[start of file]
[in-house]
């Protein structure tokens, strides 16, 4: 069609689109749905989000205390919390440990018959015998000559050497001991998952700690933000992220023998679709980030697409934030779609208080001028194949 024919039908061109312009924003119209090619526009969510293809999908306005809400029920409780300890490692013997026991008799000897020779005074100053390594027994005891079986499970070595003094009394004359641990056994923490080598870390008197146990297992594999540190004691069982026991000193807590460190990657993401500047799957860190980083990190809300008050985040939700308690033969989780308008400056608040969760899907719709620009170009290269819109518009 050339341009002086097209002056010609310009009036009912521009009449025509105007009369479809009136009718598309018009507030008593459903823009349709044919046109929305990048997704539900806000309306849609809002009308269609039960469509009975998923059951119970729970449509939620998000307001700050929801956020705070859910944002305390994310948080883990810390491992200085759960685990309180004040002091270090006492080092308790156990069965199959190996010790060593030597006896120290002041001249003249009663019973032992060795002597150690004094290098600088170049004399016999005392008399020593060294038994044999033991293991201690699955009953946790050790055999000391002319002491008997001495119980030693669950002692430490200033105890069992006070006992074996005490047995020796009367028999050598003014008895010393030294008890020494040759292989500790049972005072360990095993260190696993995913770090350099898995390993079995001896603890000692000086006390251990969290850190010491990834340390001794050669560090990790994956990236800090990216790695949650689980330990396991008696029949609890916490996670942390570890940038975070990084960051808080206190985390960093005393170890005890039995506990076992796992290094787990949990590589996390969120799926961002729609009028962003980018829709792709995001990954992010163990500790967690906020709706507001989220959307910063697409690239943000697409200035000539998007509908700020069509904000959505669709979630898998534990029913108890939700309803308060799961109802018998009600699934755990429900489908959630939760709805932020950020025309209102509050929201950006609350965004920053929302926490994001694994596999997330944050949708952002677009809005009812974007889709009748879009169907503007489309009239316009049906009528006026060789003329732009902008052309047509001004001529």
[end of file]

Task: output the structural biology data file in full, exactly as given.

[in-house]
């Protein structure tokens, strides 16, 4: 069609689109749905989000205390919390440990018959015998000559050497001991998952700690933000992220023998679709980030697409934030779609208080001028194949 024919039908061109312009924003119209090619526009969510293809999908306005809400029920409780300890490692013997026991008799000897020779005074100053390594027994005891079986499970070595003094009394004359641990056994923490080598870390008197146990297992594999540190004691069982026991000193807590460190990657993401500047799957860190980083990190809300008050985040939700308690033969989780308008400056608040969760899907719709620009170009290269819109518009 050339341009002086097209002056010609310009009036009912521009009449025509105007009369479809009136009718598309018009507030008593459903823009349709044919046109929305990048997704539900806000309306849609809002009308269609039960469509009975998923059951119970729970449509939620998000307001700050929801956020705070859910944002305390994310948080883990810390491992200085759960685990309180004040002091270090006492080092308790156990069965199959190996010790060593030597006896120290002041001249003249009663019973032992060795002597150690004094290098600088170049004399016999005392008399020593060294038994044999033991293991201690699955009953946790050790055999000391002319002491008997001495119980030693669950002692430490200033105890069992006070006992074996005490047995020796009367028999050598003014008895010393030294008890020494040759292989500790049972005072360990095993260190696993995913770090350099898995390993079995001896603890000692000086006390251990969290850190010491990834340390001794050669560090990790994956990236800090990216790695949650689980330990396991008696029949609890916490996670942390570890940038975070990084960051808080206190985390960093005393170890005890039995506990076992796992290094787990949990590589996390969120799926961002729609009028962003980018829709792709995001990954992010163990500790967690906020709706507001989220959307910063697409690239943000697409200035000539998007509908700020069509904000959505669709979630898998534990029913108890939700309803308060799961109802018998009600699934755990429900489908959630939760709805932020950020025309209102509050929201950006609350965004920053929302926490994001694994596999997330944050949708952002677009809005009812974007889709009748879009169907503007489309009239316009049906009528006026060789003329732009902008052309047509001004001529």